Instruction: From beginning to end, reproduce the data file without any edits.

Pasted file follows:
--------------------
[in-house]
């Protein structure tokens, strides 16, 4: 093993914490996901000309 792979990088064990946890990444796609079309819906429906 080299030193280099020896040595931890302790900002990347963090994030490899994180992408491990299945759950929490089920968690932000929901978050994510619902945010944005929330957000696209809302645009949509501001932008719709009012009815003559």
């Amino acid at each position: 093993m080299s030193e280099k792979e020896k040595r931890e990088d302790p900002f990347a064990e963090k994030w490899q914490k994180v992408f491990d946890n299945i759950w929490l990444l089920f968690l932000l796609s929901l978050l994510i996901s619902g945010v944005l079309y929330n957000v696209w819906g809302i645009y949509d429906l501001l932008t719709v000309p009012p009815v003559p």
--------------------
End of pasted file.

[in-house]
């Protein structure tokens, strides 16, 4: 093993914490996901000309 792979990088064990946890990444796609079309819906429906 080299030193280099020896040595931890302790900002990347963090994030490899994180992408491990299945759950929490089920968690932000929901978050994510619902945010944005929330957000696209809302645009949509501001932008719709009012009815003559």
């Amino acid at each position: 093993m080299s030193e280099k792979e020896k040595r931890e990088d302790p900002f990347a064990e963090k994030w490899q914490k994180v992408f491990d946890n299945i759950w929490l990444l089920f968690l932000l796609s929901l978050l994510i996901s619902g945010v944005l079309y929330n957000v696209w819906g809302i645009y949509d429906l501001l932008t719709v000309p009012p009815v003559p």